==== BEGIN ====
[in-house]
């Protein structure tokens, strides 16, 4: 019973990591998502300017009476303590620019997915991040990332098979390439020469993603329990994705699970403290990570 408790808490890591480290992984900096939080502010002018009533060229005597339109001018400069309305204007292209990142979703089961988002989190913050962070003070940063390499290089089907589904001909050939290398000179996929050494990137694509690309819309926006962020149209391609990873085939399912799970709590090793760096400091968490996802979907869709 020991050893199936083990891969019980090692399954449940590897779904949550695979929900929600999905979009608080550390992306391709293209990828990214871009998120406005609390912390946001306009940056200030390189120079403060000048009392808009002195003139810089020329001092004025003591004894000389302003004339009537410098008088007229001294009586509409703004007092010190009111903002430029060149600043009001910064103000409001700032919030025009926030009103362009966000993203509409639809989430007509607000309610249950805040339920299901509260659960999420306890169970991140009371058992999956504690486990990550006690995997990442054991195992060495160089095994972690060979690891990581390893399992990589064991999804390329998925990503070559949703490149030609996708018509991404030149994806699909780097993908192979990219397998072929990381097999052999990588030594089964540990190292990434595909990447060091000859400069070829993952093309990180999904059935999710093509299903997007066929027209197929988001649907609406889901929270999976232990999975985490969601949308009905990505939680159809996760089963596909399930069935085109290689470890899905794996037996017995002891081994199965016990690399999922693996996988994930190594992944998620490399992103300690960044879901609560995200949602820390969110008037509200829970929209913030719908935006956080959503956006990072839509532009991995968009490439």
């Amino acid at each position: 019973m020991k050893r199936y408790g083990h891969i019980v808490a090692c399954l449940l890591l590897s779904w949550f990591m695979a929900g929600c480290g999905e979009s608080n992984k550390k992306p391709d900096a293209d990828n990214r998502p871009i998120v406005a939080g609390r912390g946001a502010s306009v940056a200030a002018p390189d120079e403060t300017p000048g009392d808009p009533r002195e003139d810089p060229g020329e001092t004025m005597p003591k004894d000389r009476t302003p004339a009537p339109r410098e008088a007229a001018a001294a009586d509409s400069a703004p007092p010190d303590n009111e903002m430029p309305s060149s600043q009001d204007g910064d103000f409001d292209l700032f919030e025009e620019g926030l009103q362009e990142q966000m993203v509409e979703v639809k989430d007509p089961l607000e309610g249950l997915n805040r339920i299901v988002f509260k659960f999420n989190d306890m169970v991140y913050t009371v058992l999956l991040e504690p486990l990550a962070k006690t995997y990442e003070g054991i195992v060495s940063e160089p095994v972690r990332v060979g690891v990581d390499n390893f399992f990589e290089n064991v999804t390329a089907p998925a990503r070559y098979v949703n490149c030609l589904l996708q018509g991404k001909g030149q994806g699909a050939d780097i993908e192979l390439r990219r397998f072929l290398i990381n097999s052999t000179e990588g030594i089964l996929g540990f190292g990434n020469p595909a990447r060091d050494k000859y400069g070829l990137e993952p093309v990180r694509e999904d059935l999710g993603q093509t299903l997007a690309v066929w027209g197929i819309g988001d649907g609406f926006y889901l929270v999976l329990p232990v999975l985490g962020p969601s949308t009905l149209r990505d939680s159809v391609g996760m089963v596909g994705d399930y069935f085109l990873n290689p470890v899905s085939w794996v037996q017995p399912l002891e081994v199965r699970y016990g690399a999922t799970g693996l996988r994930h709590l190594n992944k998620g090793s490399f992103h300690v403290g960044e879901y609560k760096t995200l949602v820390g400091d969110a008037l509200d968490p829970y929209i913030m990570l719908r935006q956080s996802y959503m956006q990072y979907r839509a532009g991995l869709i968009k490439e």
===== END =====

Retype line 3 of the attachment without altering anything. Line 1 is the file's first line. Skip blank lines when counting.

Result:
């Amino acid at each position: 019973m020991k050893r199936y408790g083990h891969i019980v808490a090692c399954l449940l890591l590897s779904w949550f990591m695979a929900g929600c480290g999905e979009s608080n992984k550390k992306p391709d900096a293209d990828n990214r998502p871009i998120v406005a939080g609390r912390g946001a502010s306009v940056a200030a002018p390189d120079e403060t300017p000048g009392d808009p009533r002195e003139d810089p060229g020329e001092t004025m005597p003591k004894d000389r009476t302003p004339a009537p339109r410098e008088a007229a001018a001294a009586d509409s400069a703004p007092p010190d303590n009111e903002m430029p309305s060149s600043q009001d204007g910064d103000f409001d292209l700032f919030e025009e620019g926030l009103q362009e990142q966000m993203v509409e979703v639809k989430d007509p089961l607000e309610g249950l997915n805040r339920i299901v988002f509260k659960f999420n989190d306890m169970v991140y913050t009371v058992l999956l991040e504690p486990l990550a962070k006690t995997y990442e003070g054991i195992v060495s940063e160089p095994v972690r990332v060979g690891v990581d390499n390893f399992f990589e290089n064991v999804t390329a089907p998925a990503r070559y098979v949703n490149c030609l589904l996708q018509g991404k001909g030149q994806g699909a050939d780097i993908e192979l390439r990219r397998f072929l290398i990381n097999s052999t000179e990588g030594i089964l996929g540990f190292g990434n020469p595909a990447r060091d050494k000859y400069g070829l990137e993952p093309v990180r694509e999904d059935l999710g993603q093509t299903l997007a690309v066929w027209g197929i819309g988001d649907g609406f926006y889901l929270v999976l329990p232990v999975l985490g962020p969601s949308t009905l149209r990505d939680s159809v391609g996760m089963v596909g994705d399930y069935f085109l990873n290689p470890v899905s085939w794996v037996q017995p399912l002891e081994v199965r699970y016990g690399a999922t799970g693996l996988r994930h709590l190594n992944k998620g090793s490399f992103h300690v403290g960044e879901y609560k760096t995200l949602v820390g400091d969110a008037l509200d968490p829970y929209i913030m990570l719908r935006q956080s996802y959503m956006q990072y979907r839509a532009g991995l869709i968009k490439e």